- lower fares (lowered by 20% in about 2006, with metro Melbourne travel included at no extra)
    - growth of outer suburbs served by Vline but not by the electric services

    While there is a 9-5 commuter market, there is substantial patronage right through the day.

    Increasing speeds to 160 km/ha was probably not necessary to achieve this patronage growth, because there is little difference in travel time between the previous speed of 130 km/hr and 160 km/hr. As part of the line rebuild curves were super-elevated, with one track up to 15 cm higher than the other to allow faster cornering. This is more cost-effective than tilting trains, but it does increase the wear on the lower rail when used by slower freight trains.

    This is an excellent model to follow in developing a case for regional rail in New Zealand.

  • Bryce P

    Take it right to the Mount. I’d use it. I love the area and my sister and family live down there. If I didn’t have to drive (and not a fan of domestic air travel due to airports) I would be down there quite a bit more.

  • TK

    Great idea Nick, great to see a proactive and well thought out approach to a modern day transport program for the “golden triangle” cities. I would be interested in you expanding a bit more on crew requirements or to be exact, shift breakdown and hours etc… It sounds like you are talkign about split shift crewing? Just interested on an operational level.

    • No split shifts required as I’m proposing an even timetable across the day. Basically I structured it as a series of return runs ex Hamilton. Mostly Hamilton-Auckland-Hamilton, with a couple of Hamilton-Tauranga-Hamilton. The former is a 4.5hr shift (total return including layover) and the latter a 4 hr shift. A crew would usually do one shift starting and ending in Hamilton, then take a one hour break, then do a second shift starting and ending in Hamilton. So the shifts are only split insofar as they get a lunch break in between their first and second run. There may be some need for crews to do some single-shift days, and I assume they would rotate through early and late starts and weekdays and weekends.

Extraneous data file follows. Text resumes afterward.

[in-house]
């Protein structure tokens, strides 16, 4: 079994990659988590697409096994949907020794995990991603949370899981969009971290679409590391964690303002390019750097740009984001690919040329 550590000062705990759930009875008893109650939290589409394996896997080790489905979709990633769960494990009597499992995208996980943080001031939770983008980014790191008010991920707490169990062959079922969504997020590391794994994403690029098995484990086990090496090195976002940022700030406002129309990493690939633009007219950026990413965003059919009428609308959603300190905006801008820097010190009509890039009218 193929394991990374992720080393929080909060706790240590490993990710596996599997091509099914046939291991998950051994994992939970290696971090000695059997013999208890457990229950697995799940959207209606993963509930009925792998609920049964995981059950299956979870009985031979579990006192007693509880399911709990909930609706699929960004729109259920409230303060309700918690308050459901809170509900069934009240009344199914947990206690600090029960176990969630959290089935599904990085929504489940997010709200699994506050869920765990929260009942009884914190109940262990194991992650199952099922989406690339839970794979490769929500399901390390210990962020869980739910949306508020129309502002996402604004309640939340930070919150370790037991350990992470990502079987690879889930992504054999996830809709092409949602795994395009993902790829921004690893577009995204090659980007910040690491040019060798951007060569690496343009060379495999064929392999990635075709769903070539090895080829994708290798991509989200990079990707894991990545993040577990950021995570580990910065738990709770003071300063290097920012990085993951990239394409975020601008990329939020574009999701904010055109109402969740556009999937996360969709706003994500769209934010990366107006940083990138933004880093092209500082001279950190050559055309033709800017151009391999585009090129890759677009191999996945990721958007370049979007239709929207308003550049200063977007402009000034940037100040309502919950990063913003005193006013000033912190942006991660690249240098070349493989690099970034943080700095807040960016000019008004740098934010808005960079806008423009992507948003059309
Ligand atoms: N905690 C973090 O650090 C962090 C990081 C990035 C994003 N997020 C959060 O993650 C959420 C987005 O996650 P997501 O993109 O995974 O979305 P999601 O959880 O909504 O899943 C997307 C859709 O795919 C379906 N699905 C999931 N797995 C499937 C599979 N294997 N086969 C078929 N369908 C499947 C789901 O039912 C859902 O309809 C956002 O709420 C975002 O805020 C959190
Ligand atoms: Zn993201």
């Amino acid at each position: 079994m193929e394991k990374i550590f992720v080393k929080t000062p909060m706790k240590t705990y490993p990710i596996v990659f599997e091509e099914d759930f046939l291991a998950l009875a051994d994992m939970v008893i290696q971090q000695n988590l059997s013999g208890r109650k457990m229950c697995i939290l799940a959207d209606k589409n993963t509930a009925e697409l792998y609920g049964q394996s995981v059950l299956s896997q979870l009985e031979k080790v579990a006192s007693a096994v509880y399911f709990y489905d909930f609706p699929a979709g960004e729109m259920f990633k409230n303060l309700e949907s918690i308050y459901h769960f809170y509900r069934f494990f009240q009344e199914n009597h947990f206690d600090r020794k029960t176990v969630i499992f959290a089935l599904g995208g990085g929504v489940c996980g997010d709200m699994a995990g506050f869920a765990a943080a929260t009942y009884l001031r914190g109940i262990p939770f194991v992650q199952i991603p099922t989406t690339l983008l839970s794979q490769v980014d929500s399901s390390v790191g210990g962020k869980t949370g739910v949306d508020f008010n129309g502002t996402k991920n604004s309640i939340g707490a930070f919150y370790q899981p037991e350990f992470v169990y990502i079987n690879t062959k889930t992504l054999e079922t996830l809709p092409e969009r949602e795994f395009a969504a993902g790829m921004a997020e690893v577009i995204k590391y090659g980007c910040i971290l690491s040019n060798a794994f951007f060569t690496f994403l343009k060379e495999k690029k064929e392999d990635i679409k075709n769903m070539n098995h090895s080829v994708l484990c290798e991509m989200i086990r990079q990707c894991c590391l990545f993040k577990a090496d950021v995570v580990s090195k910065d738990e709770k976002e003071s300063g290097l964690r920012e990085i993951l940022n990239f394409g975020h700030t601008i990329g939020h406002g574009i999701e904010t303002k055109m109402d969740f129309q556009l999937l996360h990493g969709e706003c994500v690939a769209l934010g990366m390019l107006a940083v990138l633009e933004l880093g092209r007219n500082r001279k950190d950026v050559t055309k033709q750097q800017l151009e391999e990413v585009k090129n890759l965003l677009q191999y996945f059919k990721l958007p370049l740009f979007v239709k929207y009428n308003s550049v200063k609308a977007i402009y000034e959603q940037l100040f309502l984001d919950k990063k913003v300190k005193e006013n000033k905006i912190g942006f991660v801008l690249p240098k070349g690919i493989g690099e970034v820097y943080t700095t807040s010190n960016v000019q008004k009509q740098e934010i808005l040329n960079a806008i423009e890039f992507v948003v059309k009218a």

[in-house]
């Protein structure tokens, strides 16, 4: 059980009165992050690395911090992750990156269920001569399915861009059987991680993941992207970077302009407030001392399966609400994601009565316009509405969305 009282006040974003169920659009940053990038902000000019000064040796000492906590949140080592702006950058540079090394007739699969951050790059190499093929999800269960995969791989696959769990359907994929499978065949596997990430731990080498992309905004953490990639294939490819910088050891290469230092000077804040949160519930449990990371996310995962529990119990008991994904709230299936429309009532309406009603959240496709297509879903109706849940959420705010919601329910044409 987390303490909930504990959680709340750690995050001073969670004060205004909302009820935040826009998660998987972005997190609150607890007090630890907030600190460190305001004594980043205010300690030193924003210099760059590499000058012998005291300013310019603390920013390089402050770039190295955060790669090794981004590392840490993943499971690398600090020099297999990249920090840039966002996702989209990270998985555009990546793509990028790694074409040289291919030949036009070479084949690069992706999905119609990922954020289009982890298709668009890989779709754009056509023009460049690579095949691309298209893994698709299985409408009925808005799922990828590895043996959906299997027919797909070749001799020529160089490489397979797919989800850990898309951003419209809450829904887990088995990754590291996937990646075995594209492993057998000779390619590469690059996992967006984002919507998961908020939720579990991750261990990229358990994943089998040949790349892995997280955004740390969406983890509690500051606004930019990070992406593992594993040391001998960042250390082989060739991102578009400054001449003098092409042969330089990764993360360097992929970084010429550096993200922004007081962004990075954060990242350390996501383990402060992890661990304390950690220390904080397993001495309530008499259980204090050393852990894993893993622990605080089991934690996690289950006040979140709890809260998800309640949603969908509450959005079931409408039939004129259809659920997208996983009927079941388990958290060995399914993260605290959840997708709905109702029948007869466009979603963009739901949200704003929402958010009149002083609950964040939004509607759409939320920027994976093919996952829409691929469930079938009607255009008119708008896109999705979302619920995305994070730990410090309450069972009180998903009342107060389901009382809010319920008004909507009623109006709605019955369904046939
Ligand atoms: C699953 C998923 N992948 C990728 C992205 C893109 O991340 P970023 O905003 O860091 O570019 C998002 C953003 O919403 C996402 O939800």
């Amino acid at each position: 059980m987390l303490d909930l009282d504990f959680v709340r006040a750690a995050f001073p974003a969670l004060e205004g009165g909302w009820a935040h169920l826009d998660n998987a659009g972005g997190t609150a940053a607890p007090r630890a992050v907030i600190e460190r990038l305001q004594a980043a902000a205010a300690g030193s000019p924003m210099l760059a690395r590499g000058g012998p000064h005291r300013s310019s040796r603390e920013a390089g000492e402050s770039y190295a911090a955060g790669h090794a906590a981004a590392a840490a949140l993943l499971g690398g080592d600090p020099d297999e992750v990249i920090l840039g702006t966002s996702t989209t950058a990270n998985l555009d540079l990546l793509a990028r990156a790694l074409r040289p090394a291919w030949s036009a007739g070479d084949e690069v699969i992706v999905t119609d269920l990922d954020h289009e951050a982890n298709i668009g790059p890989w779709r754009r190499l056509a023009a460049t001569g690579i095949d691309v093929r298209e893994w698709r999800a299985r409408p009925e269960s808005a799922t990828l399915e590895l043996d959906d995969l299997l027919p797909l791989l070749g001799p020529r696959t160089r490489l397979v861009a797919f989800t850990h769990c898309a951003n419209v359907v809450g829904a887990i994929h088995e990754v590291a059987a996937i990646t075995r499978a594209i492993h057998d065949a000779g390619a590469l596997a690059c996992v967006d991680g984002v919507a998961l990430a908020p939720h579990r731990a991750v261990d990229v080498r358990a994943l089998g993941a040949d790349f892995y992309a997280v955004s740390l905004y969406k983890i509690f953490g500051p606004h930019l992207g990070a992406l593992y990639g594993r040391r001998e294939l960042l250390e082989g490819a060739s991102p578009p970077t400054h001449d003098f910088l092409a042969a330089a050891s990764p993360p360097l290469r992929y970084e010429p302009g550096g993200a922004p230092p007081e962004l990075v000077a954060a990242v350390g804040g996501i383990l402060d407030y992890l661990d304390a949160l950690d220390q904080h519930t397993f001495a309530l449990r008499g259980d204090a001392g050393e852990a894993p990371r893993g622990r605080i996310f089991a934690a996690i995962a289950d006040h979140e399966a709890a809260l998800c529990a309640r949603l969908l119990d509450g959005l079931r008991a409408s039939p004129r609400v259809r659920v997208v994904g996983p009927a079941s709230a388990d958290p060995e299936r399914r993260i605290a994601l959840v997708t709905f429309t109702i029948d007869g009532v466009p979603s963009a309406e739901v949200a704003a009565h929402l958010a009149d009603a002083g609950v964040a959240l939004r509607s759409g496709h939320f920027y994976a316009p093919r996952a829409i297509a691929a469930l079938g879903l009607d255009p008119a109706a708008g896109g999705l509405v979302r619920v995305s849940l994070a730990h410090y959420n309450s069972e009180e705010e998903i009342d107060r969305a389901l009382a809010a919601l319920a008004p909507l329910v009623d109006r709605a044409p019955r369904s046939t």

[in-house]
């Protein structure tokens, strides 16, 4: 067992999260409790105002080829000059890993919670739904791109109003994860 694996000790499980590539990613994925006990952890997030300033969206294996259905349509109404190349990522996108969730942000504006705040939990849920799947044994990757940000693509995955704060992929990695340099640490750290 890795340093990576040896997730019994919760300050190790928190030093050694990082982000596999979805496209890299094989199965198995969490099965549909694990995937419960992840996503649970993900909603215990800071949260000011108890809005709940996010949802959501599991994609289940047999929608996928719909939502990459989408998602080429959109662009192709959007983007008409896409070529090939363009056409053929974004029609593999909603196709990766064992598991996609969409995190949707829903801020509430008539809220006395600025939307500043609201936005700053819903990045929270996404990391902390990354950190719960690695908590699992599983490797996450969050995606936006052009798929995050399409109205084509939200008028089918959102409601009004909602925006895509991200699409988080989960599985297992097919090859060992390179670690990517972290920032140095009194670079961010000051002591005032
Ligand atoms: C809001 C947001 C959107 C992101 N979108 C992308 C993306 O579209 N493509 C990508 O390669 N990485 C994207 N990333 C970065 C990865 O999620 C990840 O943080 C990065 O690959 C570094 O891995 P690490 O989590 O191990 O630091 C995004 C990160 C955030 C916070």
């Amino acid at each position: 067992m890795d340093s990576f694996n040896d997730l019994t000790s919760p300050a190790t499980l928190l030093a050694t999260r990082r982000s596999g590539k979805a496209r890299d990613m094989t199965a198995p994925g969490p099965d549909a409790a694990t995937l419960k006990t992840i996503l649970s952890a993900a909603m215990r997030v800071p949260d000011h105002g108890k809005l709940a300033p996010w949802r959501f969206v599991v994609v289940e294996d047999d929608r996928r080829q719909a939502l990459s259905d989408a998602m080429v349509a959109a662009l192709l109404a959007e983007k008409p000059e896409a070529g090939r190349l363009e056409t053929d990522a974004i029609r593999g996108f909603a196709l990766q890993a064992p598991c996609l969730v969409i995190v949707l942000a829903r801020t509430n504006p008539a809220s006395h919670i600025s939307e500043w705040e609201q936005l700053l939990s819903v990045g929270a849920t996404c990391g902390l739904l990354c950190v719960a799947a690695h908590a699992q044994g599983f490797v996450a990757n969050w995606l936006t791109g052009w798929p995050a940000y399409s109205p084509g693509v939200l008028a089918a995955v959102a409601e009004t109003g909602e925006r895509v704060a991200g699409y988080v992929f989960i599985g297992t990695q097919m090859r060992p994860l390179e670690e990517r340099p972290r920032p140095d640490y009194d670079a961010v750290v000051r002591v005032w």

That was one of the big benefits of basing all trains and crews in Hamilton, it’s all very straightforward to plan crew rosters as all staff are based there, all runs begin and end there, and all runs are 4-4.5hrs long.

      Crew requirements were calculated by simply dividing the number of shifts a year by 480 (ten shifts a week by 48 a weeks a year) and allowing 5% leeway for sick leave etc. Now that I think about it those days are quite long, ten hour days with nine hours on the clock. It might be appropriate to only schedule nine sifts a week per crew (so four full days and one half day) or perhaps only eight (i.e four days on three days off, rotating). That would increase the staffing cost by 5% and 10% respectively.

  • Would you not have the 8:15 from Britomart leave not so close to the Northern Explorer departure time?

    • Nick R

      Doesn’t matter too much, Northern Explorer doesn’t stop until Hamilton anyway.

      • On that point, Taupiri is completely unnecessary. There is a great and cheap bus service between Huntly & Hamilton so I would consider dropping off Ngaruawahia also.
        I would even drop off either Mercer or Pokeno. Pokeno is growing so I’d probably at least drop off Mercer.

  • Chris H

    Hi Nick, I really enjoyed reading this, you’ve obviously put a lot of work in. Just wondering, would it be possible to get a KiwiRail perspective on this? A KiwiRail planner or scheduler would be able to tell you straight away if this would work or not from a scheduling point of view. Keep up the good work, Chris

  • And a dedicated lggage car with room for bicycles as well as the appropriate advertising to promote the cycleways could be a possibility? Great work, Nick, by the way. Lets hope the idea gets traction, so to speak. Pun not intended.